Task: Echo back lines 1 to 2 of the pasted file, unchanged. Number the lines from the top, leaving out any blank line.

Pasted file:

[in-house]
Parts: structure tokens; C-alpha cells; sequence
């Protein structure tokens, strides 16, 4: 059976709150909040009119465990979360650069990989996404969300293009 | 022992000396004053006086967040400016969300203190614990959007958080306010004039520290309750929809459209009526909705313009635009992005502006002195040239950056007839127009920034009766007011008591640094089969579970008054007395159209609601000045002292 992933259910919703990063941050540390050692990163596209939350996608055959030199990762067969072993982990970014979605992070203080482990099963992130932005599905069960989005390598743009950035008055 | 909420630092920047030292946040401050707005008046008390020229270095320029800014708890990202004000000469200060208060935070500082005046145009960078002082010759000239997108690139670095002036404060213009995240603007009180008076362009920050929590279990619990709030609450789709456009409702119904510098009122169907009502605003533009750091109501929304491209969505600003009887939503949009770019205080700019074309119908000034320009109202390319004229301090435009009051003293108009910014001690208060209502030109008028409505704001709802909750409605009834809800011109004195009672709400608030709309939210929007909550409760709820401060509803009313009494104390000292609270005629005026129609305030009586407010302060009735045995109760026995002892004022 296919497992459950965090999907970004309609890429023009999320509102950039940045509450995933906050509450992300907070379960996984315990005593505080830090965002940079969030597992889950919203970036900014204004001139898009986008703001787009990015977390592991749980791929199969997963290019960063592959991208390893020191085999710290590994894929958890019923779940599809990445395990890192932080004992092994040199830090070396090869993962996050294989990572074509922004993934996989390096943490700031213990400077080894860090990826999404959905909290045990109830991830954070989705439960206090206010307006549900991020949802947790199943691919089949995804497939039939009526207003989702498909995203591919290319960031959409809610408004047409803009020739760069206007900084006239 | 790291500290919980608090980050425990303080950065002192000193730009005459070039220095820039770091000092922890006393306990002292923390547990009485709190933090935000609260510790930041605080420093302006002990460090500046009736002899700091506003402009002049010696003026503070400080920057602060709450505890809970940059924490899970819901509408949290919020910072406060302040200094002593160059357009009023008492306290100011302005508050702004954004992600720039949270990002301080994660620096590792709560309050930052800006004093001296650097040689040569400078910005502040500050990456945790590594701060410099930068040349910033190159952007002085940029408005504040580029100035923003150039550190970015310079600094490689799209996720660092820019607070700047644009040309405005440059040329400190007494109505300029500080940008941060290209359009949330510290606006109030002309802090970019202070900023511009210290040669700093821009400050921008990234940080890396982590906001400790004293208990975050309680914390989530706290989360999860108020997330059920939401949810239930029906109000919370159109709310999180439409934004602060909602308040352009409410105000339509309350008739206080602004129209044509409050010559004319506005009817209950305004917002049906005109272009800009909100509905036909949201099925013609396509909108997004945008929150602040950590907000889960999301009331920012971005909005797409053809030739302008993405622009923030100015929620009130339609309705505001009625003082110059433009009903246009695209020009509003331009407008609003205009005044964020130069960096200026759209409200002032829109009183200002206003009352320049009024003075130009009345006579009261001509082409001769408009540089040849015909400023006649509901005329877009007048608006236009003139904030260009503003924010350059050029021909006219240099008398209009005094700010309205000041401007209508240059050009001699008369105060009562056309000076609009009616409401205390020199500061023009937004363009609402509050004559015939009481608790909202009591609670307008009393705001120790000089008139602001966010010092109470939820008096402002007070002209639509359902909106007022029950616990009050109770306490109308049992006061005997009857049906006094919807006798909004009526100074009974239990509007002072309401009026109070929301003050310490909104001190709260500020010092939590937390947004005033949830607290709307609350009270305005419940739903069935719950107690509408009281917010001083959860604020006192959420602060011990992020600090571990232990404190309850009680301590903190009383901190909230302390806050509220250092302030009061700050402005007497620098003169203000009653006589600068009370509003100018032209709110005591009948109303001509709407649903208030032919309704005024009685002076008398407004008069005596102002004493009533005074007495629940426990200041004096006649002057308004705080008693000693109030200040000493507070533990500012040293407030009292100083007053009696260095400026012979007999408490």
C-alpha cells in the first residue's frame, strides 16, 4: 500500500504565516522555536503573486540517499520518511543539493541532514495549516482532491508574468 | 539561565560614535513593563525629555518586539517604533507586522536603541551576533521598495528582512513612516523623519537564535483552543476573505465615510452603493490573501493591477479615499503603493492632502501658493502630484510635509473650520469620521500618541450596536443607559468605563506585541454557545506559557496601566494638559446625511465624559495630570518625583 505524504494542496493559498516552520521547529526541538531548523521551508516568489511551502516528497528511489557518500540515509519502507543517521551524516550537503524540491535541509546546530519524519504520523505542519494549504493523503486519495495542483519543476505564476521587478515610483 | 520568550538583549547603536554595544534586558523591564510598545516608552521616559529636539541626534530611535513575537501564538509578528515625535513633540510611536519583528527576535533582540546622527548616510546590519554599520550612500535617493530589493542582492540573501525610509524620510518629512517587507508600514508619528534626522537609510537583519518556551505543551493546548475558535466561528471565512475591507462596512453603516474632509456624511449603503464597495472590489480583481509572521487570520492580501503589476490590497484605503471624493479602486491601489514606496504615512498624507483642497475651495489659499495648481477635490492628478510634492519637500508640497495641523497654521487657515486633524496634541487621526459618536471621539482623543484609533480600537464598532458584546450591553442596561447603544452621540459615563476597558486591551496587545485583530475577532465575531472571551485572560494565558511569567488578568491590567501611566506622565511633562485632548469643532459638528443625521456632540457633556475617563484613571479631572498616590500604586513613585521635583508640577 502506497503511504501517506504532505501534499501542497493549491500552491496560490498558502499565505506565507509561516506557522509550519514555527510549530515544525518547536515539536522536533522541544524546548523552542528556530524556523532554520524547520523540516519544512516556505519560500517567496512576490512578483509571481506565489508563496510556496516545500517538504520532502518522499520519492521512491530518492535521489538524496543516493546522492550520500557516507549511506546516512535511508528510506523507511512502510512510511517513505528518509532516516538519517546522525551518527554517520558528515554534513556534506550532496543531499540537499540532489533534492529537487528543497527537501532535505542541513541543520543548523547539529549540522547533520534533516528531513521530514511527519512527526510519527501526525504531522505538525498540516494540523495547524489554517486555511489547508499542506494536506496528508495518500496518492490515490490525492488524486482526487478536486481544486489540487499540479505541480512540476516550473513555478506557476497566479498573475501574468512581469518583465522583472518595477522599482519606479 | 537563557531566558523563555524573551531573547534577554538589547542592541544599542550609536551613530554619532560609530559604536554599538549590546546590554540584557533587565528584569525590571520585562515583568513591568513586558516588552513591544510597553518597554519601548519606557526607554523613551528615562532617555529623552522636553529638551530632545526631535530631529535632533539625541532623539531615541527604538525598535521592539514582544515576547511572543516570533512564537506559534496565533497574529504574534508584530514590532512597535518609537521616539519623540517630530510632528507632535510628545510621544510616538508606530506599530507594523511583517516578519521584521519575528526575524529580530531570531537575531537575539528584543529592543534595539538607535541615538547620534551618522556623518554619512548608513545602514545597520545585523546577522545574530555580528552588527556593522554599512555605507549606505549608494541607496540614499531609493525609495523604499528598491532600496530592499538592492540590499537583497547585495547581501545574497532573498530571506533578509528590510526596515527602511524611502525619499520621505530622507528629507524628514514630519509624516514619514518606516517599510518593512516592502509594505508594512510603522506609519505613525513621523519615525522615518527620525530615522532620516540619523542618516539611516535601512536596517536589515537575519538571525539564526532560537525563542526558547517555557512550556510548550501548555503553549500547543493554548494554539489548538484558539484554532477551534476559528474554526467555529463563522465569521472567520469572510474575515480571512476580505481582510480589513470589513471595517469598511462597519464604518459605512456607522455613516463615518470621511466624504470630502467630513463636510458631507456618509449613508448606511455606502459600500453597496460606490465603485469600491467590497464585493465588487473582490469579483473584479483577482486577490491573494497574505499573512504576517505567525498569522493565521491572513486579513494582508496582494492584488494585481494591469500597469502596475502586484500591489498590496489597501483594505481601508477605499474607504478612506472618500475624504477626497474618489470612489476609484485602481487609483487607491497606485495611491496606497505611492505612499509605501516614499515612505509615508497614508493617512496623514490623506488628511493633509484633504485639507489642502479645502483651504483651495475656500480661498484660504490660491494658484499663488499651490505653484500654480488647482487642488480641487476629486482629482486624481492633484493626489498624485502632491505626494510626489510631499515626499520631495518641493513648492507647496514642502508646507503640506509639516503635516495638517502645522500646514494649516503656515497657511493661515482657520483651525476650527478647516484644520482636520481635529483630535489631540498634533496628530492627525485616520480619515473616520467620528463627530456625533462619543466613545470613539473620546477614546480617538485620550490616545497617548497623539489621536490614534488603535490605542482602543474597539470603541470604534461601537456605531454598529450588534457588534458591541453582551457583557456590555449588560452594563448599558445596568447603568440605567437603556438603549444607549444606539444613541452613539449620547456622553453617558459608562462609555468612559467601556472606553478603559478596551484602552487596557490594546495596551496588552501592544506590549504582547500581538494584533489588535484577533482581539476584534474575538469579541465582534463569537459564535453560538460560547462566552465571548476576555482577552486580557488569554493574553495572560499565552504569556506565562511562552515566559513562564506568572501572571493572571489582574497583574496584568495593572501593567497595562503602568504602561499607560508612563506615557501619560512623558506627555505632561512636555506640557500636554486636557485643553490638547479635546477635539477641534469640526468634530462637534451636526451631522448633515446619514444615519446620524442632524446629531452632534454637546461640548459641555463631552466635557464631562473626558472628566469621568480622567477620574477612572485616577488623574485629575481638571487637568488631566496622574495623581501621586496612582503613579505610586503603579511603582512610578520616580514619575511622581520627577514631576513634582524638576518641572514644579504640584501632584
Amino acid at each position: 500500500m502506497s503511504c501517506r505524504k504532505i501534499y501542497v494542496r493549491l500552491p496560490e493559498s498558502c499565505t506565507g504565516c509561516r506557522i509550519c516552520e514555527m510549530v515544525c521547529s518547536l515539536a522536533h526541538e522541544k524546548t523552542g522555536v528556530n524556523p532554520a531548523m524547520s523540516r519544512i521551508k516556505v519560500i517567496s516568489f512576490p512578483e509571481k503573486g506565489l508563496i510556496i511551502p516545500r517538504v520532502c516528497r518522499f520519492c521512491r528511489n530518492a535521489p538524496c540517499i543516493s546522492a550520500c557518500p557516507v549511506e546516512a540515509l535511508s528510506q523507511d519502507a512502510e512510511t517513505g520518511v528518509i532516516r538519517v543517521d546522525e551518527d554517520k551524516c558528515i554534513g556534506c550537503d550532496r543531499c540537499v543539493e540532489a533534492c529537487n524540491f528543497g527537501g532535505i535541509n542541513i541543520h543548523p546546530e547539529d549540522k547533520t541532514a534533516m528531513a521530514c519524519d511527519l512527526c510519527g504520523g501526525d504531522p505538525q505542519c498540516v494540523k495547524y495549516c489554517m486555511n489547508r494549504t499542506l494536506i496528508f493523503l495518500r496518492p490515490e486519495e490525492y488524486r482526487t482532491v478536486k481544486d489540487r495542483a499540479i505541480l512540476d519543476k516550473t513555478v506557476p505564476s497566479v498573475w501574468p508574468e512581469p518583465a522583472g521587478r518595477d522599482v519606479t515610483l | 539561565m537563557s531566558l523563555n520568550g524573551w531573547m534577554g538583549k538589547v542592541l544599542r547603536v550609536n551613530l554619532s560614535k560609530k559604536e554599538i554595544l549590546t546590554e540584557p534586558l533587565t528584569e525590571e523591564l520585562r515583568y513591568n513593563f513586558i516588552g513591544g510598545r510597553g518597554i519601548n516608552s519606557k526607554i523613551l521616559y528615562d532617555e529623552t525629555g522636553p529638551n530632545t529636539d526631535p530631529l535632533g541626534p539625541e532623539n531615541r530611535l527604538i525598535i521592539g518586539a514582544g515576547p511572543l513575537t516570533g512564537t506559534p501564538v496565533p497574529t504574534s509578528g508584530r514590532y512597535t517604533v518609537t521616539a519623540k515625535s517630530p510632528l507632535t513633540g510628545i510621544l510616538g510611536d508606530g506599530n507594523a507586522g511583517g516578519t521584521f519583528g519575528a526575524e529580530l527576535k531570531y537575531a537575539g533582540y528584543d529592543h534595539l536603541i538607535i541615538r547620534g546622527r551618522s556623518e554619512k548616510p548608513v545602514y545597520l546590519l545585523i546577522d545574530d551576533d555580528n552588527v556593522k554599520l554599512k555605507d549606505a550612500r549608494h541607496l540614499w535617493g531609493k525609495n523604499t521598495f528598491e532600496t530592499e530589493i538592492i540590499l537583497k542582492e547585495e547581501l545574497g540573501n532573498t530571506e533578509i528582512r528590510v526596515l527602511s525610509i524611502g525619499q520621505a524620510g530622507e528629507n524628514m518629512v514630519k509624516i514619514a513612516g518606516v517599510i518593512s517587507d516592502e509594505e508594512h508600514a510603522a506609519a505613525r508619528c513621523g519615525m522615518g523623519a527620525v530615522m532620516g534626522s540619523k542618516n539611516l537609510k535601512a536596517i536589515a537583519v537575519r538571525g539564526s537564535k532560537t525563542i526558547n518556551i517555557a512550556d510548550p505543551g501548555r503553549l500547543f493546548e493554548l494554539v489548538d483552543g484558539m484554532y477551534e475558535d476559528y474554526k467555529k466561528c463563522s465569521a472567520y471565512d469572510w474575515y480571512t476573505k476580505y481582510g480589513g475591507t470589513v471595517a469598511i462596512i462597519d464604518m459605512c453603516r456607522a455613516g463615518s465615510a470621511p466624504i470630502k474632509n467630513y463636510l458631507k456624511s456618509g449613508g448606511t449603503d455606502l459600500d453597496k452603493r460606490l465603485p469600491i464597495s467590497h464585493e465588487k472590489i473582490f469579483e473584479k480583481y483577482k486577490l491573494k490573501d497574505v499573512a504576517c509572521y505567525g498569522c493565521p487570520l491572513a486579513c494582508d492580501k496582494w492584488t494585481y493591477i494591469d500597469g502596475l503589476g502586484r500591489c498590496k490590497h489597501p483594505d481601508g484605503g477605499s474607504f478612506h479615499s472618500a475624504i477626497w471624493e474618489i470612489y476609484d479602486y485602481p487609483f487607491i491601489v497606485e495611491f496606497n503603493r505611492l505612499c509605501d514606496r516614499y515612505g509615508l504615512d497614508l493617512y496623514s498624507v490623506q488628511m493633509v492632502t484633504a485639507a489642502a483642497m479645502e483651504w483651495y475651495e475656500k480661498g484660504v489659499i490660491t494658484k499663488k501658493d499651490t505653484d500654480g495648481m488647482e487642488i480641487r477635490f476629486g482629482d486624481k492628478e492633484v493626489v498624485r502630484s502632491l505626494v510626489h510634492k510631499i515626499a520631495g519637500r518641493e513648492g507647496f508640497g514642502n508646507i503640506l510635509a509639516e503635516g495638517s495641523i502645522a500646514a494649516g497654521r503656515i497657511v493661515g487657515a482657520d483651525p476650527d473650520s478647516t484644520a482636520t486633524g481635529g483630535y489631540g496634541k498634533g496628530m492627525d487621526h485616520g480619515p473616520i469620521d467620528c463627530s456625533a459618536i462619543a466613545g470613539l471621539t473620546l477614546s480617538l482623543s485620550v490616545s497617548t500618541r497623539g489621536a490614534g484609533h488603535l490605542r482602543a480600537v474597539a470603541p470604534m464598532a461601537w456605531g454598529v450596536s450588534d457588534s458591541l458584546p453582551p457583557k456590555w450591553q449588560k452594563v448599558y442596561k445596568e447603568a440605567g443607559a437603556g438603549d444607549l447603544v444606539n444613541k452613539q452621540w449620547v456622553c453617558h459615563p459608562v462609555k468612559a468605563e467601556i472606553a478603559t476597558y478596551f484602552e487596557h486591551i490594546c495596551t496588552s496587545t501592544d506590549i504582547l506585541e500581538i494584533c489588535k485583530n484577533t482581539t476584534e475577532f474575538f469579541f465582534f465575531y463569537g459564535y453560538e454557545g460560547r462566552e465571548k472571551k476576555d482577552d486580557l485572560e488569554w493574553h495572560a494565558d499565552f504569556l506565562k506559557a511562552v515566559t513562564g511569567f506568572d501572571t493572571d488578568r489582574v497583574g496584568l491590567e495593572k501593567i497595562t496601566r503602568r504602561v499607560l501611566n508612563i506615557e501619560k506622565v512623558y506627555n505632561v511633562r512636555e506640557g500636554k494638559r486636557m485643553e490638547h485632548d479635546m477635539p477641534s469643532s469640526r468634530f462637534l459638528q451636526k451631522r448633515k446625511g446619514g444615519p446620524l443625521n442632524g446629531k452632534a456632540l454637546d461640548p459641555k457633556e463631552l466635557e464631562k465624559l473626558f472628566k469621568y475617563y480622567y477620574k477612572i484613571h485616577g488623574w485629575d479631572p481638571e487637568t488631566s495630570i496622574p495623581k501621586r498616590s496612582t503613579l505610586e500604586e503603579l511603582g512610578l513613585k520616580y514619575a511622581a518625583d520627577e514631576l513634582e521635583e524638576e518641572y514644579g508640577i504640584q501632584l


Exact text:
[in-house]
Parts: structure tokens; C-alpha cells; sequence